January 2010, Vol. 133, No. 1
Labor month in review
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The January Review
The Review begins 2010 with its annual account of labor legislation in the article "State labor legislation enacted in 2009," by John J. Fitzpatrick, Jr., James L. Perine, and Bridget Dutton, from the U.S. Department of Labor’s Employment Standards Administration. The article tracks and highlights a wide range of labor law categories including drug and alcohol testing, equal employment opportunity, human trafficking, immigration protections, independent contractors, the minimum wage, prevailing wages, wages paid, and worker privacy. As the authors point out, States enacted a greater volume of labor-related legislation in 2009 than in 2008, with 46 of the 50 States, the District of Columbia, Puerto Rico, and the Virgin Islands enacting or amending labor legislation during the year. Minimum wage was a "hot-button" issue, primarily because a number of States have laws that require them to keep their minimum wage higher than the Federal one. So, as a result of the Federal rate increasing to $7.25 per hour in 2009, a number of States increased their rates in response. Other States made adjustments to their minimum wage rates as well, primarily because of State laws requiring them to implement annual cost-of-living increases.
This issue’s second article focuses on changes in unemployment insurance laws. In "Changes in State unemployment insurance legislation in 2009," Loryn Lancaster, an unemployment insurance program specialist with the Department of Labor’s Employment and Training Administration, begins the article by highlighting five key Federal legislative enactments. Two of the more commonly known enactments—The American Recovery and Reinvestment Act of 2009 and The Omnibus Appropriations Act, 2009—are among those discussed which extend benefits and provide Federal funds to States. The article also includes summaries of significant revisions to State unemployment insurance laws, many of which also include new minimum and maximum weekly benefit amounts and new confidentiality and disclosure guidelines.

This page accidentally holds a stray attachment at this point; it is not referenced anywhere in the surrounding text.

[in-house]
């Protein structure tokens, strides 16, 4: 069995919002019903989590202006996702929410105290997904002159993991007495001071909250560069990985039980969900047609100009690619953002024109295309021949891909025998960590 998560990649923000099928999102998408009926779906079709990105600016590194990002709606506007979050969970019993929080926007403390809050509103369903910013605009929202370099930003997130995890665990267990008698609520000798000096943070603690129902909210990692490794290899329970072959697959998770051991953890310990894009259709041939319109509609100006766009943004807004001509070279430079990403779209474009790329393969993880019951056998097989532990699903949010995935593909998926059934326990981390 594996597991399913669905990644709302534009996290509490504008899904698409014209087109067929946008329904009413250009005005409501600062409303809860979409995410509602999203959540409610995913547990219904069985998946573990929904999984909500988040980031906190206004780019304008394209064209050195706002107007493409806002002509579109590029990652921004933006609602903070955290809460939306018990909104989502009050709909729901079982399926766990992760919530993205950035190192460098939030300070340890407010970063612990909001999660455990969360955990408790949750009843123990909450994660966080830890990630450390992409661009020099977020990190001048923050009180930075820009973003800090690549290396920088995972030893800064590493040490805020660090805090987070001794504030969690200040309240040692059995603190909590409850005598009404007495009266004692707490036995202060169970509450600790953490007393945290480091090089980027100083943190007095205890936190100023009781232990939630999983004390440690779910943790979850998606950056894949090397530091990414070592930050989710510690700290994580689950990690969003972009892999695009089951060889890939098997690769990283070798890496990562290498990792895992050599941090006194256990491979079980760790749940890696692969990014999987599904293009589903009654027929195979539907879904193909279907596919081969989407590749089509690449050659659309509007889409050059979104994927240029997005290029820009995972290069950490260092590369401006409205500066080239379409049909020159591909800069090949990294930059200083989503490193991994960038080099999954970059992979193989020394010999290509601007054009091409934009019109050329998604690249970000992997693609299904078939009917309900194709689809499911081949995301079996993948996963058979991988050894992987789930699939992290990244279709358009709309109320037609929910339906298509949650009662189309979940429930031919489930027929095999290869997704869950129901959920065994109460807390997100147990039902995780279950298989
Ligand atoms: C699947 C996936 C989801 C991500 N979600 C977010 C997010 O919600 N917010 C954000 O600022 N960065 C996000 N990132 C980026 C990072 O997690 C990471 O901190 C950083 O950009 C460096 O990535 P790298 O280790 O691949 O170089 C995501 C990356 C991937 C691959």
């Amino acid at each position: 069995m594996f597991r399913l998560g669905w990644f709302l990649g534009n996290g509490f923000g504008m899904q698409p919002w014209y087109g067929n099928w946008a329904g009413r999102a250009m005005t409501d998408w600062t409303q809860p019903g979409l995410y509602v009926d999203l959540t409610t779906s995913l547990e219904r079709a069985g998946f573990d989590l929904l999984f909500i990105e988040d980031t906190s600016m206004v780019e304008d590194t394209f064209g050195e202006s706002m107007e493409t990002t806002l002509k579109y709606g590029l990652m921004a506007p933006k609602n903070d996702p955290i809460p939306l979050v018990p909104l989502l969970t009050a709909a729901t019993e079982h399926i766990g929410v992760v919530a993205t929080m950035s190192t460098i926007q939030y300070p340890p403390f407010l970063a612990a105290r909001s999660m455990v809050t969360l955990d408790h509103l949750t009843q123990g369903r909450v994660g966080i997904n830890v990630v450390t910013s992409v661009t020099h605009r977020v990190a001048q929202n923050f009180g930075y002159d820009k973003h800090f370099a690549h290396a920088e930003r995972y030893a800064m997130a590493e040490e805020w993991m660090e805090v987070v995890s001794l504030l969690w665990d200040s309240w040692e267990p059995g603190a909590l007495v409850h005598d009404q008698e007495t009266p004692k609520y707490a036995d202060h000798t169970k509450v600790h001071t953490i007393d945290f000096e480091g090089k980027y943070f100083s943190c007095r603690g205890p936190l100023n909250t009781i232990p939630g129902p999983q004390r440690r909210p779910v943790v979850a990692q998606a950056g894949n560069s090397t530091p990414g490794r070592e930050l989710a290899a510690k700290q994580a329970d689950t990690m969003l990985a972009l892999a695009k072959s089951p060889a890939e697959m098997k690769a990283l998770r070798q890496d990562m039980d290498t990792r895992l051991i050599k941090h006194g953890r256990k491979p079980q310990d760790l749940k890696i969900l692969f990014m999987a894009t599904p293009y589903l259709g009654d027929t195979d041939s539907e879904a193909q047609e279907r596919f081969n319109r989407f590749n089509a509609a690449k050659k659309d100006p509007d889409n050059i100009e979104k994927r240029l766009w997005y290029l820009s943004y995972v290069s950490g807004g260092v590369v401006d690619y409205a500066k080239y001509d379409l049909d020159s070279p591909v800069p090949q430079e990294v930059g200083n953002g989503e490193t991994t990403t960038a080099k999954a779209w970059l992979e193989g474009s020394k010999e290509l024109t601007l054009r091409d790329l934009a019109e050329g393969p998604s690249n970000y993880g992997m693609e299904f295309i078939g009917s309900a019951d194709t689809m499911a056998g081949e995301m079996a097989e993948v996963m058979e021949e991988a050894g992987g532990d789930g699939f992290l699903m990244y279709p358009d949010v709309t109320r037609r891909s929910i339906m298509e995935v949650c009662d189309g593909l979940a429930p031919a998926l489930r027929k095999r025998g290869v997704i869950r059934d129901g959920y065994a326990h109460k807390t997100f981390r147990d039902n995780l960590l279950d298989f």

"Silicon Valley is the largest and most influential high-tech center in the world," say Amar Mann and Tian Luo in "Crash and reboot: Silicon Valley high-tech employment and wages, 2000–08." Mann and Luo, economists at the Bureau of Labor Statistics’ West Regional Office for Economic Analysis and Information, examine the trends in Silicon Valley high-tech employment and wages during the 2000-to-2008 period. The authors find that employment and wages declined precipitously from 2000 to 2004 during the infamous "dot-com" bust, but also that both increased gradually from 2004 to 2008. The article also discusses the various factors affecting the decline and growth of specific high-tech industries and examines trends in wage distribution and generation. Finally, the article analyzes the geographic concentration of high-tech employment in Silicon Valley and how it has changed over the 8-year period.
This issue of the Review concludes with a research summary by Gary Chaison, professor of Industrial Relations in the Graduate School of Management at Clark University. In the report "Union Membership Attrition," Professor Chaison examines the validity of common assumptions regarding union membership attrition—or the gradual net loss in union members—by measuring changes in union membership in expanding and declining industries. The research summary also calculates the number of new members needed by union each year for either no change or a 1 percentage point increase in union density. The research finds that jobs in industries with large declines in employment are more often held by union members than jobs in industries with large employment increases.
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